- The Fed starts its two-day meeting Tuesday as Wall Street focuses on Thursday's announcement of President Donald Trump's pick for Fed chair.
- Jerome Powell, a Fed governor, is widely expected to be named chair, and he has been seen as closest to Yellen of all the candidates.
- Whoever runs the Fed next year will be presiding over a more hawkish institution, set on normalizing interest rates.
No matter who would be Fed chair next year, the central bank is expected to become a much more hawkish institution.
The Fed begins a two-day meeting Tuesday, a meeting that is expected to be uneventful but is occurring just before President Donald Trump names a new Fed chair Thursday to replace Janet Yellen.
It is widely expected he will name Jerome Powell, a Fed governor, first appointed in 2012. Also in the running were John Taylor, the Stanford University economist, viewed as much more hawkish because of his rules-based formula for raising interest rates, and Kevin Warsh, a former Fed governor and associate of Taylor.
The Fed is not expected to take any actions when it releases its statement Wednesday, though it could point the markets toward the rate hike expected at its December meeting.
"I think they'll keep their options open. They have been very careful to keep their options open. … I think the fact that [the rate hike] is already priced in to the market means they don't have to work hard to get things where they want them," said Stephen Stanley, chief economist at Amherst Pierpont. "I would say that it's 'don't rock the boat.'"
The Fed may also make a comment on the impact of hurricanes on the economy and the lack of inflation it is seeing, but the market talk around the Fed meeting will be about Yellen's replacement and who else might join the Fed board.
Strategists say Powell may surprise since he's not that well known, but he is expected to be more like Yellen than the other two candidates and keep the Fed on a slow hiking pace. His appointment is not likely to move markets much since he is expected to bring consistency.
But Yellen, seen as the chief dove for most of her term, lately is being seen as more of a hawk, moving toward rate hikes even in the face of low inflation.
"The reality has changed too. You have a 4.2 percent unemployment rate, and that's got a number of people, including Yellen, a little concerned about the possibility of the economy overheating even though inflation is low," said Stanley.
"You look at Yellen's approach this year, versus 2015 and last year. It's clearly very different," he said. "The other piece of that is the fact financial conditions are so easy. They're concerned about that as well — the fact they're raising rates and not getting any traction."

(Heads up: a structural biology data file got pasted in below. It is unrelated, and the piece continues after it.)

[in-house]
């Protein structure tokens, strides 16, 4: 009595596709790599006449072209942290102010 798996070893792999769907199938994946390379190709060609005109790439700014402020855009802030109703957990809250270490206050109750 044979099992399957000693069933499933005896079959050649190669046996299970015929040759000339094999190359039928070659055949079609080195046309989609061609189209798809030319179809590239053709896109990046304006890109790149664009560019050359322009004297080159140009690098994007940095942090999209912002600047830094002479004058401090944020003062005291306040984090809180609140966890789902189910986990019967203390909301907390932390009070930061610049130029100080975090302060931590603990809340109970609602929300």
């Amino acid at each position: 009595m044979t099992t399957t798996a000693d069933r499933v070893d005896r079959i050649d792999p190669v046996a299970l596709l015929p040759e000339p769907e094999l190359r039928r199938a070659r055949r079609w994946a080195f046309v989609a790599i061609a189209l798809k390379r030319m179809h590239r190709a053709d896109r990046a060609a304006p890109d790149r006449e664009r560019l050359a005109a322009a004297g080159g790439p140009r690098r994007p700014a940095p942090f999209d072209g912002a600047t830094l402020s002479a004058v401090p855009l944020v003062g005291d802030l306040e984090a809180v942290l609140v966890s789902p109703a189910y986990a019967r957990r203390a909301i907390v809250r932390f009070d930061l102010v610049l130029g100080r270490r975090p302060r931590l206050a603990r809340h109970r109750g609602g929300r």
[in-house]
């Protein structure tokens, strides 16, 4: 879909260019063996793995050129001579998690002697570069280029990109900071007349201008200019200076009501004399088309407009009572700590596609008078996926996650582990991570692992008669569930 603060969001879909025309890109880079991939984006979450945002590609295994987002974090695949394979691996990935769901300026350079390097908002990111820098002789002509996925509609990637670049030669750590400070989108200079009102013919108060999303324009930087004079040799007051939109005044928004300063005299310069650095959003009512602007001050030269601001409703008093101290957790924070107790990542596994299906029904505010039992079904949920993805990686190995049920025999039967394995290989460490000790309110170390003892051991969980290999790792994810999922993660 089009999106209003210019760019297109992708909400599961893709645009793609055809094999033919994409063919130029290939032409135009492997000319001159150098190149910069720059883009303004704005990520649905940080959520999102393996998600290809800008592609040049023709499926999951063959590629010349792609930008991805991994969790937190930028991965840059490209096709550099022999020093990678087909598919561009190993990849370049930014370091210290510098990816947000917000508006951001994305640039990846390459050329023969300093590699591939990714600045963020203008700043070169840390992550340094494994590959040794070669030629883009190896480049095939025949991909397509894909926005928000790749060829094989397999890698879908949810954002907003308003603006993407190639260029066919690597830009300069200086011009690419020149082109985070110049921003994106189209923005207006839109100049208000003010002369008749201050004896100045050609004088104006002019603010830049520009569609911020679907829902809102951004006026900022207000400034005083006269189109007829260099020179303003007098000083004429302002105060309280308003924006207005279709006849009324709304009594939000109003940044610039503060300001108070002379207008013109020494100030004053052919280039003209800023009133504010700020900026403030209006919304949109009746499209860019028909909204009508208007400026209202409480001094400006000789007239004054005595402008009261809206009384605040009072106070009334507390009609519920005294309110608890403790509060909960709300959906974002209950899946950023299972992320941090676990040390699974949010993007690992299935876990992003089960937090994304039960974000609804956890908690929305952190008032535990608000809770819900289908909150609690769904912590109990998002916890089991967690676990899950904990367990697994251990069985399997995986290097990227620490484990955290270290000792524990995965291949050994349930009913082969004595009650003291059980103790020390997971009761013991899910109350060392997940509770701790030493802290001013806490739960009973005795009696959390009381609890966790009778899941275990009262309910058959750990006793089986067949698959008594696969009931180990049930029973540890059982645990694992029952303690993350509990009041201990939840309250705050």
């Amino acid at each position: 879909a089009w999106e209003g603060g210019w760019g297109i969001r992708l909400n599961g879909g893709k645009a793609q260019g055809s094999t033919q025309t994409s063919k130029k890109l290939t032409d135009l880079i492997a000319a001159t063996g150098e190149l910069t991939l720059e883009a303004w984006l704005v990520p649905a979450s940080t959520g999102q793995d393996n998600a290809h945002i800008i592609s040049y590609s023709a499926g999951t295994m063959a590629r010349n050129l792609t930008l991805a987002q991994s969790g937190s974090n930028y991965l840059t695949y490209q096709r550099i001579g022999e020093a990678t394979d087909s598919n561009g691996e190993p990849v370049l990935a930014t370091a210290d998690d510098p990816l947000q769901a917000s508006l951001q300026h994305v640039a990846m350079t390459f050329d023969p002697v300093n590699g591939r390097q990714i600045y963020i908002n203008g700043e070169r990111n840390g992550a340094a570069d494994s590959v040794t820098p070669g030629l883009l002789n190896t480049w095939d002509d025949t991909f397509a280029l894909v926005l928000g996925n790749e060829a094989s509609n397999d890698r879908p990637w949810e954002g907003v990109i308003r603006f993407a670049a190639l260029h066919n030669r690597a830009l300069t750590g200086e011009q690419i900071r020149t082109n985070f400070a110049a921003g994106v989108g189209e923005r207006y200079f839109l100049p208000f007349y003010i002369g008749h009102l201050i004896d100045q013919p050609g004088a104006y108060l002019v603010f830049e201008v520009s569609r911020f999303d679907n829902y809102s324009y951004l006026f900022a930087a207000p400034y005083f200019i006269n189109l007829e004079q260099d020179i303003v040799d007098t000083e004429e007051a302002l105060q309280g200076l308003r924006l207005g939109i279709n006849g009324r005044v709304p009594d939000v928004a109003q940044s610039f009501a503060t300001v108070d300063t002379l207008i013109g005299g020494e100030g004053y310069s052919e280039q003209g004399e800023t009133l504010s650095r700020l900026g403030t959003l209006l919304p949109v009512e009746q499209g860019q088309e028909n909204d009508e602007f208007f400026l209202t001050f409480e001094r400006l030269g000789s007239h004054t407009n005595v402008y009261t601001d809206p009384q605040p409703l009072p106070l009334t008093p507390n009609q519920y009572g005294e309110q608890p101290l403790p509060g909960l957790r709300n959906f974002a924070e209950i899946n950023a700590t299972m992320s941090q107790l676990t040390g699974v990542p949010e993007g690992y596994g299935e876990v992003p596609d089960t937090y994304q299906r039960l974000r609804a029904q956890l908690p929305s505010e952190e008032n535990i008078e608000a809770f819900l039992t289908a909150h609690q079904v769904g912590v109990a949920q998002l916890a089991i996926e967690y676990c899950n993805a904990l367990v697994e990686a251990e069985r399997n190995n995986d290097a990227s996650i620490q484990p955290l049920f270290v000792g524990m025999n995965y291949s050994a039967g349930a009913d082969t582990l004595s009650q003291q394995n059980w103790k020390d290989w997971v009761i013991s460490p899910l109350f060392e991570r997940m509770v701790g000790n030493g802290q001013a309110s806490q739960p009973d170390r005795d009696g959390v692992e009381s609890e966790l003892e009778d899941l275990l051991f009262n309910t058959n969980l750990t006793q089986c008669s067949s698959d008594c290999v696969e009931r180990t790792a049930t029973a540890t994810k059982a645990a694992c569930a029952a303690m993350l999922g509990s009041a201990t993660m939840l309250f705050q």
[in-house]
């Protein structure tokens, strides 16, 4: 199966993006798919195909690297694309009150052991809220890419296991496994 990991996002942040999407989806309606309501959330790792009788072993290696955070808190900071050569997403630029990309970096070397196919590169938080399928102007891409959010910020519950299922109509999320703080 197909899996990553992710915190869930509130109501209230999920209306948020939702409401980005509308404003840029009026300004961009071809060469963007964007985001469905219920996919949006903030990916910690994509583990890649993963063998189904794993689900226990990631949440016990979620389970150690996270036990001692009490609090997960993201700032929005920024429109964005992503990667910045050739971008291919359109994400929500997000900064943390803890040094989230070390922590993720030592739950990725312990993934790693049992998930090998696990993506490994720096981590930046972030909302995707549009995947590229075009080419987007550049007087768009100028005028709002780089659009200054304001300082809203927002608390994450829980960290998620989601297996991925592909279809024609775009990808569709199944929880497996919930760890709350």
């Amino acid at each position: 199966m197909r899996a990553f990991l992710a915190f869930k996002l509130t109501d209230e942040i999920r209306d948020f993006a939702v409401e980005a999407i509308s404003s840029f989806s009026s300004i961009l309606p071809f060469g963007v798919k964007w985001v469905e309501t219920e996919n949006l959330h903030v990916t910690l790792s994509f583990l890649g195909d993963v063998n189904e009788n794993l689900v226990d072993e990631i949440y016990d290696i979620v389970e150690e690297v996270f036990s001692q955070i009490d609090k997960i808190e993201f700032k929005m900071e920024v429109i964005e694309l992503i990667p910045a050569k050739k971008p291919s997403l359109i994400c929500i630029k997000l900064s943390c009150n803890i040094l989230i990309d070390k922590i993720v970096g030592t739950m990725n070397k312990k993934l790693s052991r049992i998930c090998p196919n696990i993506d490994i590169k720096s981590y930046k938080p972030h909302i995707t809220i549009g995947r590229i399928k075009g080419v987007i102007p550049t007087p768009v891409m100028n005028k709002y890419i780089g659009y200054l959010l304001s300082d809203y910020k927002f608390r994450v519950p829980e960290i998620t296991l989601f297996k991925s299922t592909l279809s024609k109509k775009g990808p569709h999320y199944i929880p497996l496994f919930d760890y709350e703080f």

Even though Powell has been on the Fed, some Fed watchers say he is still rather unknown.
"I just feel like we don't have any clue about what Powell thinks," said Stanley. "He has just toed the company line his entire tenure on the board. There's been a little wisp of things that he was going to do this or try to do that.
"We know exactly what Taylor thinks. We know what Warsh thinks. We know what Yellen thinks. We don't know what Powell thinks. He's been a loyal Fed governor," said Stanley. "Fed governors don't publicly diverge from the chair anymore. You have to go back a long way to find that. It used to be normal."
Stanley said Fed governors have a "circle the wagons" mentality post-financial crisis, and they are also well aware the Fed is under political scrutiny.
This week's meeting will be the first for Trump's first appointment to the Fed. Randal Quarles was confirmed as Fed vice chair for bank supervision in October.
Trump will also be naming others to the Fed eventually, and speculation is circulating that Taylor could be tapped for Fed vice chairman. Two other seats would also be empty, and Trump's picks are expected to be more hawkish than the current board members.
There is also a change in voting members next year, and for instance, two dovish presidents —Chicago Fed President Charles Evans and Minneapolis Fed President Neel Kashkari — are no longer voting.
"There are still vacancies to fill. I don't think the guidance we get from the Fed is worth a whole lot at this point because of the potential personnel shifts. I assume she's still going to be chairman when they meet in December, so that's the only meeting we're really focused on," said Tom Simons, money market economist at Jefferies.
Besides the Fed Tuesday, there is a batch of data, including the employment cost index at 8:30 a.m., S&P Case/Schiller home price index at 9:00 a.m., Chicago PMI at 9:45 a.m., and consumer confidence at 10 a.m.